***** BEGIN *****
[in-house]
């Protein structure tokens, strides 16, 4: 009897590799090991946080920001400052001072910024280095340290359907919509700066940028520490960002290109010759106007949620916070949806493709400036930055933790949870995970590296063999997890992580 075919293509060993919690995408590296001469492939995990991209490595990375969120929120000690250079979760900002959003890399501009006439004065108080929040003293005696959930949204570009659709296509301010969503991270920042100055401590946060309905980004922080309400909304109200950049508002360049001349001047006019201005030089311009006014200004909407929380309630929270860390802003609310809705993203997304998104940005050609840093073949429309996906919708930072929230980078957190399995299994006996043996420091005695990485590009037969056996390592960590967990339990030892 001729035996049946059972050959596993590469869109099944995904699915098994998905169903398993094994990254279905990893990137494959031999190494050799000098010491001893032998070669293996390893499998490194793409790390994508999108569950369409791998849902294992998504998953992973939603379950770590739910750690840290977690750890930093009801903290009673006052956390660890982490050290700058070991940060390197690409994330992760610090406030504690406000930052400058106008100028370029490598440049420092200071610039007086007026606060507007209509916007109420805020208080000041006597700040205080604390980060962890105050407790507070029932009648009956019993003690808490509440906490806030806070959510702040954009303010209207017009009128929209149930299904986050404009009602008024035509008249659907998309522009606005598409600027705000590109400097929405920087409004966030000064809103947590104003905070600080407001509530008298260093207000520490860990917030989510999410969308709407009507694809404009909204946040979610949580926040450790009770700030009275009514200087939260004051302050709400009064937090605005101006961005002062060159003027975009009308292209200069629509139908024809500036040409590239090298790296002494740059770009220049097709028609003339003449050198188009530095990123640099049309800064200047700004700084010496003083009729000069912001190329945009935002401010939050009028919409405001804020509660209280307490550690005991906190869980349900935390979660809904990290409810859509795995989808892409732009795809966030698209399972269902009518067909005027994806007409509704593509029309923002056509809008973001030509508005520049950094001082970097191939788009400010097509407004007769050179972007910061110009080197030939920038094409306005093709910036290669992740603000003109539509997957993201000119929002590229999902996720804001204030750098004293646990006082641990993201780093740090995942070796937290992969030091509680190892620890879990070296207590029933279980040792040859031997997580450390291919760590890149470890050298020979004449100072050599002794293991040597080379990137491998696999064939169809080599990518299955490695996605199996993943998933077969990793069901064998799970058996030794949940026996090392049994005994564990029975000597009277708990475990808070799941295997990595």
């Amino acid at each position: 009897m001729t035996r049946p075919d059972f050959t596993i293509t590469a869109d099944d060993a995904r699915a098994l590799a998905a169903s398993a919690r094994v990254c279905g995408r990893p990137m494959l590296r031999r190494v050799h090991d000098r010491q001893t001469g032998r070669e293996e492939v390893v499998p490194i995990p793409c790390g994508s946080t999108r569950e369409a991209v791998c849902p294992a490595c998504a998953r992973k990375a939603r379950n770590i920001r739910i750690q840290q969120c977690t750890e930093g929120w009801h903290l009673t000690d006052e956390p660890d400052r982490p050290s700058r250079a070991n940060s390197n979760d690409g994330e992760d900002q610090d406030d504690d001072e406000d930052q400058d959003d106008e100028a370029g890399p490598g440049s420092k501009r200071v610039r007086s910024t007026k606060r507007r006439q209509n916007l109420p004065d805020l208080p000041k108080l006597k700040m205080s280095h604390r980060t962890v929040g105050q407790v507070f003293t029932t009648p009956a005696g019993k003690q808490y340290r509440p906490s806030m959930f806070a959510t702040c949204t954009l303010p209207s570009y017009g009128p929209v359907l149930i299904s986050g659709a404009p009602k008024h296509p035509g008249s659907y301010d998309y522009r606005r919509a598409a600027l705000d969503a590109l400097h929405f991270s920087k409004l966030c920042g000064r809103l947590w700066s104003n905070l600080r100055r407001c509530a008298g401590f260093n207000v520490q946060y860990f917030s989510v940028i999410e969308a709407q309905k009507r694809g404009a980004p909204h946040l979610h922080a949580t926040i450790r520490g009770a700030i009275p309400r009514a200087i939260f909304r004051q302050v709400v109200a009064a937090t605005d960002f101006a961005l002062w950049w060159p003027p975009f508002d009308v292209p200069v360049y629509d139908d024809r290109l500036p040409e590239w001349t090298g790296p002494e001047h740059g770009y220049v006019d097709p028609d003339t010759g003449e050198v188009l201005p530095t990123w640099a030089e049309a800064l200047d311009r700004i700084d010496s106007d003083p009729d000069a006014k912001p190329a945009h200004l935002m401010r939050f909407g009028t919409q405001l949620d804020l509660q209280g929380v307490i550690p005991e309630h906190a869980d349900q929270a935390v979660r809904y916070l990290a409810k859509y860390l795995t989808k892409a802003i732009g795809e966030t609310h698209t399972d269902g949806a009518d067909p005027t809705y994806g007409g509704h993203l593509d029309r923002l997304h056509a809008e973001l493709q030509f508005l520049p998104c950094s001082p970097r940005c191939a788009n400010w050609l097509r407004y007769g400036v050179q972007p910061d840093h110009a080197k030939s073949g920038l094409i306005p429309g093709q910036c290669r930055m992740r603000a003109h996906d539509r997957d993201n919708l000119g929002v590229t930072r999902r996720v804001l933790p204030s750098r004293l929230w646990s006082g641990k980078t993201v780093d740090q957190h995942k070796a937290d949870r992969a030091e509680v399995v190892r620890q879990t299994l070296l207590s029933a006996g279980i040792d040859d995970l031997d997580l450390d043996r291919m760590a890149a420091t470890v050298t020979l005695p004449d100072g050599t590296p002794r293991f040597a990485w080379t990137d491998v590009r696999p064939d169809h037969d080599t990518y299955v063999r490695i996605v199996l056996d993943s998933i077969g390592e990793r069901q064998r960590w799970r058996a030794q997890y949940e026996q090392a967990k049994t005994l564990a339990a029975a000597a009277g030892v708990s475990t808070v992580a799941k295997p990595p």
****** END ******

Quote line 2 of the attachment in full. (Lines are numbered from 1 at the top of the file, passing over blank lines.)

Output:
């Protein structure tokens, strides 16, 4: 009897590799090991946080920001400052001072910024280095340290359907919509700066940028520490960002290109010759106007949620916070949806493709400036930055933790949870995970590296063999997890992580 075919293509060993919690995408590296001469492939995990991209490595990375969120929120000690250079979760900002959003890399501009006439004065108080929040003293005696959930949204570009659709296509301010969503991270920042100055401590946060309905980004922080309400909304109200950049508002360049001349001047006019201005030089311009006014200004909407929380309630929270860390802003609310809705993203997304998104940005050609840093073949429309996906919708930072929230980078957190399995299994006996043996420091005695990485590009037969056996390592960590967990339990030892 001729035996049946059972050959596993590469869109099944995904699915098994998905169903398993094994990254279905990893990137494959031999190494050799000098010491001893032998070669293996390893499998490194793409790390994508999108569950369409791998849902294992998504998953992973939603379950770590739910750690840290977690750890930093009801903290009673006052956390660890982490050290700058070991940060390197690409994330992760610090406030504690406000930052400058106008100028370029490598440049420092200071610039007086007026606060507007209509916007109420805020208080000041006597700040205080604390980060962890105050407790507070029932009648009956019993003690808490509440906490806030806070959510702040954009303010209207017009009128929209149930299904986050404009009602008024035509008249659907998309522009606005598409600027705000590109400097929405920087409004966030000064809103947590104003905070600080407001509530008298260093207000520490860990917030989510999410969308709407009507694809404009909204946040979610949580926040450790009770700030009275009514200087939260004051302050709400009064937090605005101006961005002062060159003027975009009308292209200069629509139908024809500036040409590239090298790296002494740059770009220049097709028609003339003449050198188009530095990123640099049309800064200047700004700084010496003083009729000069912001190329945009935002401010939050009028919409405001804020509660209280307490550690005991906190869980349900935390979660809904990290409810859509795995989808892409732009795809966030698209399972269902009518067909005027994806007409509704593509029309923002056509809008973001030509508005520049950094001082970097191939788009400010097509407004007769050179972007910061110009080197030939920038094409306005093709910036290669992740603000003109539509997957993201000119929002590229999902996720804001204030750098004293646990006082641990993201780093740090995942070796937290992969030091509680190892620890879990070296207590029933279980040792040859031997997580450390291919760590890149470890050298020979004449100072050599002794293991040597080379990137491998696999064939169809080599990518299955490695996605199996993943998933077969990793069901064998799970058996030794949940026996090392049994005994564990029975000597009277708990475990808070799941295997990595």